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JUST PLAY!

Sunday, August 31, 2008

We just got through playing a pleasant, informal performance with our friends David and Scott. It was quite a contrast to the usual stand-up gig, where we'd have a listening audience and play through a sound system (which we'd have to provide). Instead, the four of us were sitting together under an awning on a large deck, in the midst of a private party at a big lake-house. We were scheduled to play three sets like that. Simple to play? Yes, in a way, but the whole gig provided an illustration of how experienced musicians play together.

Murphy played banjo and Scott was playng guitar, and he and Murphy shared most of the lead singing. They sang songs covering quite a bit of ground, from Reno & Smiley to the Stanley Brothers to Bill Monroe, and a few old gospel songs as well.

David and I switched off on mandolin and fiddle. But I hadn't played much fiddle in a few months. This meant, for one thing, that I needed to get back in practice on fiddle right there while playing it-- I was a bit rusty at first, but I just played, and waited for my proficiency to come back. And by about the second set, it did. Did my rustiness matter? No, it didn't, since few people in the crowd were really listening, and even those were not musical experts.

This brings up a good point: When you're playing music in public, even if you don't think you're playing well on a particular day, JUST PLAY. Just KEEP GOING. Very few of the people listening will be able to tell that you're out of practice or having a hard time playing, unless YOU signal it to them. And they don't want to listen to someone who is obviously uncomfortable playing, either. So just enjoy what you're doing, or act like it, and the listeners will never know your music isn't as perfect as you'd like. JUST PLAY.

And also, when people aren't paying much attention, don't let it bother you. Don't let the lack of applause get to you, especially if you're in an easy performing situation, like ours. The people will like what you're doing, and you're not hired, in a case like this, to put on a show. You're there to provide bluegrass music in the background. JUST PLAY.

Part way through the show, David and I decided to trade instruments. I handed him the fiddle, and before I could get out my mandolin, he handed me his own that he'd been playing-- a 1923 F-5, with somebody's signature on the label. This is fun.

So I just played the mandolin for a while, and then more fiddle, and all four of us had a good time (I certainly didn't have to act that part!). We ended up the last set with Scott singing "When the Saints Go Marching In" (the old hymnbook version) and Murphy singing "Travellin' That Highway Home". And then we did indeed travel the highway home. I wish every gig I'd played was this easy!

Red



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www.murphymethod.com/red2.html

Playing Since: 1969
Interests:
[Teaching] [Jamming] [Socializing] [Helping]

Occupation: Musician

My Instruments:
Past banjos:
S.S. Stewart Thoroughbred open-back, 1969-1973;
Epiphone Alhambra with Mike Johnson neck, 1970-1981;
Gibson ball-bearing Granada with Mike Johnson neck, 1973-75;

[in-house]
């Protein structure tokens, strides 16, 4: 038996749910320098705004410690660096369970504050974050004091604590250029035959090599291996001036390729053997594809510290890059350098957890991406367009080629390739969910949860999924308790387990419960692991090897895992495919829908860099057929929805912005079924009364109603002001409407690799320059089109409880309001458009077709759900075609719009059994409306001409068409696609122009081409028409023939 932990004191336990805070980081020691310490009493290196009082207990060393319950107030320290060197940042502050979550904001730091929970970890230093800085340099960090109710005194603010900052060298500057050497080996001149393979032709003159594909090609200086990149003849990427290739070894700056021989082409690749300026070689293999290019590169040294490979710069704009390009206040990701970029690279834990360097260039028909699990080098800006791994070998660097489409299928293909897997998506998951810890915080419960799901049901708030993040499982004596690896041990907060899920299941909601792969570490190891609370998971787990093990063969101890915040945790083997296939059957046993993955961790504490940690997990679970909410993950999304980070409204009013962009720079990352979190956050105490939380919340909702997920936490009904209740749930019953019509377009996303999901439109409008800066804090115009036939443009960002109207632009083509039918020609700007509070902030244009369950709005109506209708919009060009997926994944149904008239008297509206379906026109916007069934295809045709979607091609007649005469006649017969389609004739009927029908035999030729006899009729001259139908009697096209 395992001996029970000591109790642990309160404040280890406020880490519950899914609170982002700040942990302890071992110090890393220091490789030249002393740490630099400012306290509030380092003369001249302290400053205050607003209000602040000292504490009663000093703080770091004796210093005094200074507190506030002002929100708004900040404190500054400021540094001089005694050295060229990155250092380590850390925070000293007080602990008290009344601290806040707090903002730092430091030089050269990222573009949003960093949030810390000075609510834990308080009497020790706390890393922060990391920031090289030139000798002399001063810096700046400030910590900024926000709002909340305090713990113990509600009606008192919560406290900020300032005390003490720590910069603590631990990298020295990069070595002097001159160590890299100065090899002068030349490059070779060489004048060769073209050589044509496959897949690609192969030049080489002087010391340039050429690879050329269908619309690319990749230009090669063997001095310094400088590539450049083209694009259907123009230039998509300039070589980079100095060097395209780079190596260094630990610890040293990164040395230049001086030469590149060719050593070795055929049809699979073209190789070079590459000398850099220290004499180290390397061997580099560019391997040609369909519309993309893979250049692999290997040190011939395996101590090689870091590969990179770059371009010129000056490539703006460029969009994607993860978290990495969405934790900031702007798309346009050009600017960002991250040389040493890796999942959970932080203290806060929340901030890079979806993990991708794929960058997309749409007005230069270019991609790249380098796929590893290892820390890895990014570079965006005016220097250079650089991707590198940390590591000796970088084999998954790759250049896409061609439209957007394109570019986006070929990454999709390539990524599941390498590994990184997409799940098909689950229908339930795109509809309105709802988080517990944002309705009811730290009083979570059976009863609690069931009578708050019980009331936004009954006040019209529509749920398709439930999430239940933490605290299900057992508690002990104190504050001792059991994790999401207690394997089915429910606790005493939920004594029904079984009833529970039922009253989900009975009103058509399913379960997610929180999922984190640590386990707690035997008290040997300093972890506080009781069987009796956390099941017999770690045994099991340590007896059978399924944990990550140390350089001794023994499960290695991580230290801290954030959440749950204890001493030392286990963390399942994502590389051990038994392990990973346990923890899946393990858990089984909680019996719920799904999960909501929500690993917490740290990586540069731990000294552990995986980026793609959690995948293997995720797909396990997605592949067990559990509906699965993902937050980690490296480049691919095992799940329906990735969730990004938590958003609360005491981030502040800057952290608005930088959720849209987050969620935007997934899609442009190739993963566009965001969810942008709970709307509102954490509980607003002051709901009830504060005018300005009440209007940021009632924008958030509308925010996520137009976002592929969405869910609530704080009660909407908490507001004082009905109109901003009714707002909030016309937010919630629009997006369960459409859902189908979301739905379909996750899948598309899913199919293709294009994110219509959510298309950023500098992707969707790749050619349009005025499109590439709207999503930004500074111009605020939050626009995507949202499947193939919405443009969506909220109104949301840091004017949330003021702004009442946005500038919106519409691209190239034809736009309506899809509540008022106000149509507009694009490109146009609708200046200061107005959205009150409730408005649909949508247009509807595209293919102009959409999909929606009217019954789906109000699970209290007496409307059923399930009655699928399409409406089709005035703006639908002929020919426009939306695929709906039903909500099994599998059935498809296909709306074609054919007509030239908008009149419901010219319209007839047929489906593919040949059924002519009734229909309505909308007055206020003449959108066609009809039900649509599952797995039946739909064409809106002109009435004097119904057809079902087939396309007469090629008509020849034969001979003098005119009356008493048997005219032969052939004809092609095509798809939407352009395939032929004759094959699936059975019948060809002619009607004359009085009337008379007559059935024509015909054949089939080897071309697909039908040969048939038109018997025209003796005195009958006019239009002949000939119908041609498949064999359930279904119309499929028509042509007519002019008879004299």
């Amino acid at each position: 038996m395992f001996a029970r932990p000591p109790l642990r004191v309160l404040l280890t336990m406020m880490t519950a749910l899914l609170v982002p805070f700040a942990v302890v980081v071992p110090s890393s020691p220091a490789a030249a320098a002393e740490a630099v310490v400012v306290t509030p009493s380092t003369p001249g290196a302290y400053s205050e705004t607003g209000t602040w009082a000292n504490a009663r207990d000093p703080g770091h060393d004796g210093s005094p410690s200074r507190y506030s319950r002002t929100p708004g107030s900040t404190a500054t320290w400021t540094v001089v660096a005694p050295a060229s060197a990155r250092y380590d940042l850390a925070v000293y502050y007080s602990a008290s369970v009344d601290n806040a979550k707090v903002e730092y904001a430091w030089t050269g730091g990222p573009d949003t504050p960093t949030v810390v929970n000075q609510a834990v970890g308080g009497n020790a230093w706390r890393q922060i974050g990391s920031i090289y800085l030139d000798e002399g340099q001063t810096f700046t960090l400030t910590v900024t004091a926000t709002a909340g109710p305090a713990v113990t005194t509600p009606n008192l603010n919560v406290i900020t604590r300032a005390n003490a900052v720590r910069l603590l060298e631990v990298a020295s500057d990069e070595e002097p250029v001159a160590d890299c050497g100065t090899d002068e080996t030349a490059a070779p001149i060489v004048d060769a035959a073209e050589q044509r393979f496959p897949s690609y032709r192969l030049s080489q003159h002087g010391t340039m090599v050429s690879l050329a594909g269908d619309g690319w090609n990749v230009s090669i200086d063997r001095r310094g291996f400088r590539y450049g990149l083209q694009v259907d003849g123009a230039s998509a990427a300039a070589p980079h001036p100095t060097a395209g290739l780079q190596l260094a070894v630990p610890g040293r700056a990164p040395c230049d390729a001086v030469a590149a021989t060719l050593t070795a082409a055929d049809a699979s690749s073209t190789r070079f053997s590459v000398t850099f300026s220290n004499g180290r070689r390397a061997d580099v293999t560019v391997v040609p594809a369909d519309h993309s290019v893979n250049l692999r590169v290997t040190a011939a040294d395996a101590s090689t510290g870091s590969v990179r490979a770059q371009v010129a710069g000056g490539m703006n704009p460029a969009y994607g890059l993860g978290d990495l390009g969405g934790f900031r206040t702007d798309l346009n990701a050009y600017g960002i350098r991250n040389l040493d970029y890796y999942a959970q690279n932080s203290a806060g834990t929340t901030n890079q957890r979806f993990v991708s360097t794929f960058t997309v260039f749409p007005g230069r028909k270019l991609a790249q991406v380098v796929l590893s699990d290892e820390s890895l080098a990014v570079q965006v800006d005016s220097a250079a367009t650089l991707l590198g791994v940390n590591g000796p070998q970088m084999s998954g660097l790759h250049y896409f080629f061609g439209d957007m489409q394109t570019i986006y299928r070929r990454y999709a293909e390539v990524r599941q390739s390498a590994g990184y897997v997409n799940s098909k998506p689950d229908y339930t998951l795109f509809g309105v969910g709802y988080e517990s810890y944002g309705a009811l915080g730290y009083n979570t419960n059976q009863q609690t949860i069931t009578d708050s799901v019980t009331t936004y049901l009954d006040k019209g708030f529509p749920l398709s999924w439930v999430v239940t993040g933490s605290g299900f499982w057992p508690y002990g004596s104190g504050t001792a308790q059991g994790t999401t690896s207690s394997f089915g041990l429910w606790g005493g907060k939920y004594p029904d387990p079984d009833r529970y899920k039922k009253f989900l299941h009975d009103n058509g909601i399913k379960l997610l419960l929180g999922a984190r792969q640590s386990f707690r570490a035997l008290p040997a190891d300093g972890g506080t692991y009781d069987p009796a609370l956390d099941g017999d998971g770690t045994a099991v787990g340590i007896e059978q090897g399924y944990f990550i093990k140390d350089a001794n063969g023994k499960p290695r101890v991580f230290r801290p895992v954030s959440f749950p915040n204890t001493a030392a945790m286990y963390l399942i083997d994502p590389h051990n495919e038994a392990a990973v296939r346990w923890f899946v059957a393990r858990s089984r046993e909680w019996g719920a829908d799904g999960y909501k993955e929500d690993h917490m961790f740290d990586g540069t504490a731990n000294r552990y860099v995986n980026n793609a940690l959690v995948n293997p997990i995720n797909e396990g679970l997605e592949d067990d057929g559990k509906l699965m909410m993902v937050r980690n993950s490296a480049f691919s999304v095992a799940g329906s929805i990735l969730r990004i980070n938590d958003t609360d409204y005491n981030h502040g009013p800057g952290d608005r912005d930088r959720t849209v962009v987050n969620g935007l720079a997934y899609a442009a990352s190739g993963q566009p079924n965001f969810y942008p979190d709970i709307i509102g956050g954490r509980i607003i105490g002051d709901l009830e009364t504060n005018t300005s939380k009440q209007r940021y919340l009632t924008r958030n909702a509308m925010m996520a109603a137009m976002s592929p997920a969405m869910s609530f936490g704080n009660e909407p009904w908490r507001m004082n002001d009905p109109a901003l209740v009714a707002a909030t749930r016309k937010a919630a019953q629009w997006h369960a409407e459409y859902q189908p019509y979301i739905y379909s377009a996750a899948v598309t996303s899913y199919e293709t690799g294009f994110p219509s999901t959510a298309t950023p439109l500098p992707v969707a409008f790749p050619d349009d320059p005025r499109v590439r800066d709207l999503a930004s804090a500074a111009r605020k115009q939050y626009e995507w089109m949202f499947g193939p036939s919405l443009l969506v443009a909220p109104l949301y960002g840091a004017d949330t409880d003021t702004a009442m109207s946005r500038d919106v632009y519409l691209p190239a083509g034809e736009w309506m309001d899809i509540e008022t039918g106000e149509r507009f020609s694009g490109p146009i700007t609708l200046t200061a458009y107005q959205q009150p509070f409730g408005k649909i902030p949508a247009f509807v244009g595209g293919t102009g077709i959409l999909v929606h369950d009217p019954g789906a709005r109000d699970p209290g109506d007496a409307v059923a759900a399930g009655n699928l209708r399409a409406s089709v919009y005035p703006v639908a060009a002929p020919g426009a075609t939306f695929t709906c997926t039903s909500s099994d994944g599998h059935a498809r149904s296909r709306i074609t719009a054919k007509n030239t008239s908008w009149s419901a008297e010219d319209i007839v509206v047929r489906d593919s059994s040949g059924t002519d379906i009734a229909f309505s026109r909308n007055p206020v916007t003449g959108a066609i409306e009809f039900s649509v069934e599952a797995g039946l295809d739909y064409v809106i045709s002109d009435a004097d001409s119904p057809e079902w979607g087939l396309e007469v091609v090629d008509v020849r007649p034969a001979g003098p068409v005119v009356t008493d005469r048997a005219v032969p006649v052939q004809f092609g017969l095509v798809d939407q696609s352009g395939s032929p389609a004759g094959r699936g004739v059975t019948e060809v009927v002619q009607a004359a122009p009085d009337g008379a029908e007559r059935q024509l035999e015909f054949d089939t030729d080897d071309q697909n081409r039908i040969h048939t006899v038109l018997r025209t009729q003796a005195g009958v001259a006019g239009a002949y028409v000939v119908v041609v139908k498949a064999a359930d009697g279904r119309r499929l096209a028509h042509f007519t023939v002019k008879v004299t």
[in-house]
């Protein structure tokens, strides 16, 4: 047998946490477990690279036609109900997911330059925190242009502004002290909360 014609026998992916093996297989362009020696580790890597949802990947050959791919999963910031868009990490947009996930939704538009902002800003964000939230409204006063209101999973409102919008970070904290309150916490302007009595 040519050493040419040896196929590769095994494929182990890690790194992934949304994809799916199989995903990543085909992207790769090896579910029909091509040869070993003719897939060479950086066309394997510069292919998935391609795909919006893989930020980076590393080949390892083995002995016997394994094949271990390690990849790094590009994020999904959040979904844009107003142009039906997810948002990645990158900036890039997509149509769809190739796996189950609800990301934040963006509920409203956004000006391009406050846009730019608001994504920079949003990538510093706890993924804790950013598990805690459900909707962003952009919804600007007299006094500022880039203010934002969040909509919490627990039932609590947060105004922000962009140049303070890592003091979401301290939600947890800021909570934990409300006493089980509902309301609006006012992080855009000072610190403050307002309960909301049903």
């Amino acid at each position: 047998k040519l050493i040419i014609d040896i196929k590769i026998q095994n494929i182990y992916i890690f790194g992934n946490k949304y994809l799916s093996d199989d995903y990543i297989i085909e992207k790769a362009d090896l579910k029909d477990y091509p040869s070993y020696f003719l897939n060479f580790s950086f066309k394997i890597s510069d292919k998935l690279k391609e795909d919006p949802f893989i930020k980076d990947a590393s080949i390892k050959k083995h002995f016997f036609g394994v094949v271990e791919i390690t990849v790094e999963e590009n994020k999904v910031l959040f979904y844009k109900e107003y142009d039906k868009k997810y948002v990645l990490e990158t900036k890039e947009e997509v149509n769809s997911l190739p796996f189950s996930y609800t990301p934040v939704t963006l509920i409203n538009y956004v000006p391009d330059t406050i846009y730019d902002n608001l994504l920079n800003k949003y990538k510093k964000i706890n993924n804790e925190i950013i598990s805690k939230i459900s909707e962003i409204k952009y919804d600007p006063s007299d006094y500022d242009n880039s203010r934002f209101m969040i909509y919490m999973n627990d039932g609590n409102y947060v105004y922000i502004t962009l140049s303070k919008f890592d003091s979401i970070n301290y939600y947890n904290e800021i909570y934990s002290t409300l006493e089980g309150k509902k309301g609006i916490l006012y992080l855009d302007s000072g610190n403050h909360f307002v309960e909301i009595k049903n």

Fender Concertone, 1973-76; (Yes, I wish I had them all back);
Present banjos:
1937 TB-11 which I converted in 1978 with a Ryan ring and my first H&F 5-string neck (my daughter Casey has this one now, and she put
a Huber ring in it);
H&F Mastertone copy I made in 1984;
H&F Mastertone copy I put together in 2005

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Created 11/14/2007
Last Visit 10/11/2020

I started playing mandolin in 1967 and banjo in 1969. Spent 4+ years 1970-75 in the Air Force, flying C-141's.

Much of my career since then was with our Red and Murphy bluegrass band, led by myself and my wife, the talented picker, teacher, and writer Murphy Henry. From 1975 to 1986 we performed music full time, touring extensively in the United States and in Canada. Murphy and I have produced seven LPs and four CDs. These include my first mandolin CD, "Bluegrass Mandolin and Other Trouble", a father-and-son CD with my son Christopher, entitled "Red and Chris", and a new mandolin CD, "Helton Creek." All three CDs received excellent reviews in the bluegrass trade publications, and "Helton Creek" made the 'Best of 2007' list in "Bluegrass Now" magazine, as well as receiving excellent reviews in "Bluegrass Unlimited," "Bluegrass Breakdown," and "Vintage Guitar."

During our full-time Bluegrass years we appeared at bluegrass festivals from Florida to Winfield, Kansas, to Nova Scotia, on many TV shows including TNN’s "Fire on the Mountain", NBC’s "Today Show", and the PBS "Natural Bluegrass Jam", and also on numerous radio shows including "The Liberty Flyer".

I also built 10 banjos, 1978-85, all Mastertone-style with Steve Ryan or Bill Sullivan tone rings, and all on Bill Sullivan rims except for three conversions (a TB-11, a TB-2, and a TB-3). In 2007 Murphy brought the last one I made home again when she contacted the owner, bought the banjo back, and gave it to me for Father's Day (walnut neck with H&F inlay, Bill Sullivan rim and tone ring, chrome-plated hardware with Presto tailpiece) .

In the last five years I've been making one-piece maple mandolin bridges (see the bridge page at www.murphymethod.com/redbridge.html) and am marketing them on line. I'm experimenting with banjo bridges as well, but have not produced a marketable model because all banjos seem to like a slightly different bridge for their very best sound.

Since 1987, Murphy and I have concentrated on running our family business, the Murphy Method, offering by-ear bluegrass instruction. We started out in 1982 with tapes for banjo, but have since expanded to cover all the bluegrass instruments. Check our site at www.murphymethod.com .

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